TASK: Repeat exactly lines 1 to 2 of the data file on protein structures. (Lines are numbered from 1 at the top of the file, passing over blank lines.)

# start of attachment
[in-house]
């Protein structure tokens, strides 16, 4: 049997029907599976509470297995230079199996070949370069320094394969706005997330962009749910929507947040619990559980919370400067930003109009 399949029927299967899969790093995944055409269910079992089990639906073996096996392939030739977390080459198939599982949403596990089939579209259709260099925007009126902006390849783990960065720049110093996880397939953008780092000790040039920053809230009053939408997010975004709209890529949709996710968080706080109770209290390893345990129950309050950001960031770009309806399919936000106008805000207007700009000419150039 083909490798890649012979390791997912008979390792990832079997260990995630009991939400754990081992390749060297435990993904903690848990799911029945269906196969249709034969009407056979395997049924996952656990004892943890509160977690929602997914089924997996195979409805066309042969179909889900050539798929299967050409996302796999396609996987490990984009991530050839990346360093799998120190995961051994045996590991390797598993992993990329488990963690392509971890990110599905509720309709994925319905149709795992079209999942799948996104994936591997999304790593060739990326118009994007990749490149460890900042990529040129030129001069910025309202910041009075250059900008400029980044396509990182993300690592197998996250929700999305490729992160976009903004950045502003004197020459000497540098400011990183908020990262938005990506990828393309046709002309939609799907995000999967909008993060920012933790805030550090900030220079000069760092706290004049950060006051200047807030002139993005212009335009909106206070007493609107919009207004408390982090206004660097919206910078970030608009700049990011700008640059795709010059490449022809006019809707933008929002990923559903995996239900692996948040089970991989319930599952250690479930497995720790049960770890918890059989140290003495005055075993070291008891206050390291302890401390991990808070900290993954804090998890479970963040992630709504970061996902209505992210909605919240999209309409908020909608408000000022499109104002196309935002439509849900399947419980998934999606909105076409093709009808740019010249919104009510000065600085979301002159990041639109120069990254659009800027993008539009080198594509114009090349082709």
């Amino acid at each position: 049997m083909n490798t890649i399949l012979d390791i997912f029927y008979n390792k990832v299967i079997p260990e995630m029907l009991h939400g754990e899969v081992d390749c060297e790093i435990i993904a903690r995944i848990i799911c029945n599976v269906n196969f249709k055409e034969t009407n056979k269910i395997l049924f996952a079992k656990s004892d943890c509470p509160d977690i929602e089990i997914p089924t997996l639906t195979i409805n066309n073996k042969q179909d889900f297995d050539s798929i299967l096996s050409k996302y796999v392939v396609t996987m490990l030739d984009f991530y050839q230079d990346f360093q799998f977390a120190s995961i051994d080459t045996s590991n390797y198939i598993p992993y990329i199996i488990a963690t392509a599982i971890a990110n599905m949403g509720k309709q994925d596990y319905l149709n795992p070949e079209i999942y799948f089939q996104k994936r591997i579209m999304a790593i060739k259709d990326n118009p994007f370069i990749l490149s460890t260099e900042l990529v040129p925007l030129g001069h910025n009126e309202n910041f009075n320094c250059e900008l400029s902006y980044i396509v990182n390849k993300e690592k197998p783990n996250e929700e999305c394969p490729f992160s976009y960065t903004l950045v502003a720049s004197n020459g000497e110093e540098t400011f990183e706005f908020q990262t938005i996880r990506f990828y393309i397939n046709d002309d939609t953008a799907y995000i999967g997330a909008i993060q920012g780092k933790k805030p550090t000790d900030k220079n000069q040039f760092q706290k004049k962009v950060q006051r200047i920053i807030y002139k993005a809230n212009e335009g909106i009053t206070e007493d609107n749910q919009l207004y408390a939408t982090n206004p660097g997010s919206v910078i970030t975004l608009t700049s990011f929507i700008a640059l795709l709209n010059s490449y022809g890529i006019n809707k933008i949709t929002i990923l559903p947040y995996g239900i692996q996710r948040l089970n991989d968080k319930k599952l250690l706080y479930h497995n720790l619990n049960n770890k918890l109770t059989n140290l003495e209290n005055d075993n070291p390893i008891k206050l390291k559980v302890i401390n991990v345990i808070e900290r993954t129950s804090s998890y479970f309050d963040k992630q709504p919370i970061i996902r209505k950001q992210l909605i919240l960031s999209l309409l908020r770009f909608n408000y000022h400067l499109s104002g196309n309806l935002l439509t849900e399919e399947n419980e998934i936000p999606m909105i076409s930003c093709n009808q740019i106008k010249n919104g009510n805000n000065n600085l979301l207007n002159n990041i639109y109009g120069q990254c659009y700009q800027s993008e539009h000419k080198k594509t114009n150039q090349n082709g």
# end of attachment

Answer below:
[in-house]
């Protein structure tokens, strides 16, 4: 049997029907599976509470297995230079199996070949370069320094394969706005997330962009749910929507947040619990559980919370400067930003109009 399949029927299967899969790093995944055409269910079992089990639906073996096996392939030739977390080459198939599982949403596990089939579209259709260099925007009126902006390849783990960065720049110093996880397939953008780092000790040039920053809230009053939408997010975004709209890529949709996710968080706080109770209290390893345990129950309050950001960031770009309806399919936000106008805000207007700009000419150039 083909490798890649012979390791997912008979390792990832079997260990995630009991939400754990081992390749060297435990993904903690848990799911029945269906196969249709034969009407056979395997049924996952656990004892943890509160977690929602997914089924997996195979409805066309042969179909889900050539798929299967050409996302796999396609996987490990984009991530050839990346360093799998120190995961051994045996590991390797598993992993990329488990963690392509971890990110599905509720309709994925319905149709795992079209999942799948996104994936591997999304790593060739990326118009994007990749490149460890900042990529040129030129001069910025309202910041009075250059900008400029980044396509990182993300690592197998996250929700999305490729992160976009903004950045502003004197020459000497540098400011990183908020990262938005990506990828393309046709002309939609799907995000999967909008993060920012933790805030550090900030220079000069760092706290004049950060006051200047807030002139993005212009335009909106206070007493609107919009207004408390982090206004660097919206910078970030608009700049990011700008640059795709010059490449022809006019809707933008929002990923559903995996239900692996948040089970991989319930599952250690479930497995720790049960770890918890059989140290003495005055075993070291008891206050390291302890401390991990808070900290993954804090998890479970963040992630709504970061996902209505992210909605919240999209309409908020909608408000000022499109104002196309935002439509849900399947419980998934999606909105076409093709009808740019010249919104009510000065600085979301002159990041639109120069990254659009800027993008539009080198594509114009090349082709």